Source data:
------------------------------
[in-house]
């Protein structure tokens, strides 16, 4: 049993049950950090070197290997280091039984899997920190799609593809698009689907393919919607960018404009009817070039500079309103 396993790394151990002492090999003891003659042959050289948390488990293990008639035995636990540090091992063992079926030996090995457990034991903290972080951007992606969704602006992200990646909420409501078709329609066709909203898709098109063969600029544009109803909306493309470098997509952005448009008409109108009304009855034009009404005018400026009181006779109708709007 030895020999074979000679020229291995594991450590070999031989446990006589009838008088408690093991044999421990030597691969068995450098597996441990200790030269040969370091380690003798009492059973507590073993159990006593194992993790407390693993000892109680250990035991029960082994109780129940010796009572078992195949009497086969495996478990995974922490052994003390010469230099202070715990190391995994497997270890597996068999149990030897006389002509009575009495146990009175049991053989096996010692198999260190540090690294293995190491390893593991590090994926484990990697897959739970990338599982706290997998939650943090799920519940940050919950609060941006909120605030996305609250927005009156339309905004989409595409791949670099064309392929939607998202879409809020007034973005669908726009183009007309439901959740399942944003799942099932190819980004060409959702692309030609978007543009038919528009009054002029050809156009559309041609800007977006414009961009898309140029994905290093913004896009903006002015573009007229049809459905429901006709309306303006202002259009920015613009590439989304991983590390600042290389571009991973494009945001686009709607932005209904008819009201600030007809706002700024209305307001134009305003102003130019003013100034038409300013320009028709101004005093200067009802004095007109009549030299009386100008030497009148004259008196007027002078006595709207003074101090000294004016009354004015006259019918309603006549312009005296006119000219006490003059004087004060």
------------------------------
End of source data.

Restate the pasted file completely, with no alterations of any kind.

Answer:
[in-house]
């Protein structure tokens, strides 16, 4: 049993049950950090070197290997280091039984899997920190799609593809698009689907393919919607960018404009009817070039500079309103 396993790394151990002492090999003891003659042959050289948390488990293990008639035995636990540090091992063992079926030996090995457990034991903290972080951007992606969704602006992200990646909420409501078709329609066709909203898709098109063969600029544009109803909306493309470098997509952005448009008409109108009304009855034009009404005018400026009181006779109708709007 030895020999074979000679020229291995594991450590070999031989446990006589009838008088408690093991044999421990030597691969068995450098597996441990200790030269040969370091380690003798009492059973507590073993159990006593194992993790407390693993000892109680250990035991029960082994109780129940010796009572078992195949009497086969495996478990995974922490052994003390010469230099202070715990190391995994497997270890597996068999149990030897006389002509009575009495146990009175049991053989096996010692198999260190540090690294293995190491390893593991590090994926484990990697897959739970990338599982706290997998939650943090799920519940940050919950609060941006909120605030996305609250927005009156339309905004989409595409791949670099064309392929939607998202879409809020007034973005669908726009183009007309439901959740399942944003799942099932190819980004060409959702692309030609978007543009038919528009009054002029050809156009559309041609800007977006414009961009898309140029994905290093913004896009903006002015573009007229049809459905429901006709309306303006202002259009920015613009590439989304991983590390600042290389571009991973494009945001686009709607932005209904008819009201600030007809706002700024209305307001134009305003102003130019003013100034038409300013320009028709101004005093200067009802004095007109009549030299009386100008030497009148004259008196007027002078006595709207003074101090000294004016009354004015006259019918309603006549312009005296006119000219006490003059004087004060």